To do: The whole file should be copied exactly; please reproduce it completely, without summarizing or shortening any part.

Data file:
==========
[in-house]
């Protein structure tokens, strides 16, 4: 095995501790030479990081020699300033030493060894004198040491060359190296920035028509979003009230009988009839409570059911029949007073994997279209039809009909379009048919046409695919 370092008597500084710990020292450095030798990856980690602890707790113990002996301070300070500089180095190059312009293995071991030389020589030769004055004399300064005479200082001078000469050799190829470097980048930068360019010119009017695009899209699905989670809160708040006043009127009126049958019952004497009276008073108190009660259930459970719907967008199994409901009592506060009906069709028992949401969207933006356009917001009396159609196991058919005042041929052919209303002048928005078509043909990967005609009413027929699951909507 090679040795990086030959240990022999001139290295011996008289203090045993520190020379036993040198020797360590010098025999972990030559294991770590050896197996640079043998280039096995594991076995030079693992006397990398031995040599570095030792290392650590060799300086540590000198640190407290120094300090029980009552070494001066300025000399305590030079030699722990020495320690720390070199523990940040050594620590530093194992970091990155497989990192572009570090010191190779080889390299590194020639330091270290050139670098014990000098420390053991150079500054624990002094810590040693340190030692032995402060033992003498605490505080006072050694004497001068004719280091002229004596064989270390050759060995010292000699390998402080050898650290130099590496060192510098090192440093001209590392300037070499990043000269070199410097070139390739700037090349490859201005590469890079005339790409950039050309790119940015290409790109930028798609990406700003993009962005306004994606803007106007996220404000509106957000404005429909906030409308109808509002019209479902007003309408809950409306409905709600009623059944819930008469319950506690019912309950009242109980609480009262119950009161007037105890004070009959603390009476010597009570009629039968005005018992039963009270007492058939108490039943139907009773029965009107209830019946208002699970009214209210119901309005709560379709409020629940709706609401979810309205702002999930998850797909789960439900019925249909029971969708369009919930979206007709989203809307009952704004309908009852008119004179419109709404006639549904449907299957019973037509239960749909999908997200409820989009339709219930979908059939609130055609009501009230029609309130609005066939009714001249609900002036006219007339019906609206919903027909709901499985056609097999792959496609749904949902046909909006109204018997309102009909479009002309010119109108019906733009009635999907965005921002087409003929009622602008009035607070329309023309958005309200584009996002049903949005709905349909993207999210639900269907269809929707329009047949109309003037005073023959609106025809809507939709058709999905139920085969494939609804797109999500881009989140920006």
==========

[in-house]
């Protein structure tokens, strides 16, 4: 095995501790030479990081020699300033030493060894004198040491060359190296920035028509979003009230009988009839409570059911029949007073994997279209039809009909379009048919046409695919 370092008597500084710990020292450095030798990856980690602890707790113990002996301070300070500089180095190059312009293995071991030389020589030769004055004399300064005479200082001078000469050799190829470097980048930068360019010119009017695009899209699905989670809160708040006043009127009126049958019952004497009276008073108190009660259930459970719907967008199994409901009592506060009906069709028992949401969207933006356009917001009396159609196991058919005042041929052919209303002048928005078509043909990967005609009413027929699951909507 090679040795990086030959240990022999001139290295011996008289203090045993520190020379036993040198020797360590010098025999972990030559294991770590050896197996640079043998280039096995594991076995030079693992006397990398031995040599570095030792290392650590060799300086540590000198640190407290120094300090029980009552070494001066300025000399305590030079030699722990020495320690720390070199523990940040050594620590530093194992970091990155497989990192572009570090010191190779080889390299590194020639330091270290050139670098014990000098420390053991150079500054624990002094810590040693340190030692032995402060033992003498605490505080006072050694004497001068004719280091002229004596064989270390050759060995010292000699390998402080050898650290130099590496060192510098090192440093001209590392300037070499990043000269070199410097070139390739700037090349490859201005590469890079005339790409950039050309790119940015290409790109930028798609990406700003993009962005306004994606803007106007996220404000509106957000404005429909906030409308109808509002019209479902007003309408809950409306409905709600009623059944819930008469319950506690019912309950009242109980609480009262119950009161007037105890004070009959603390009476010597009570009629039968005005018992039963009270007492058939108490039943139907009773029965009107209830019946208002699970009214209210119901309005709560379709409020629940709706609401979810309205702002999930998850797909789960439900019925249909029971969708369009919930979206007709989203809307009952704004309908009852008119004179419109709404006639549904449907299957019973037509239960749909999908997200409820989009339709219930979908059939609130055609009501009230029609309130609005066939009714001249609900002036006219007339019906609206919903027909709901499985056609097999792959496609749904949902046909909006109204018997309102009909479009002309010119109108019906733009009635999907965005921002087409003929009622602008009035607070329309023309958005309200584009996002049903949005709905349909993207999210639900269907269809929707329009047949109309003037005073023959609106025809809507939709058709999905139920085969494939609804797109999500881009989140920006």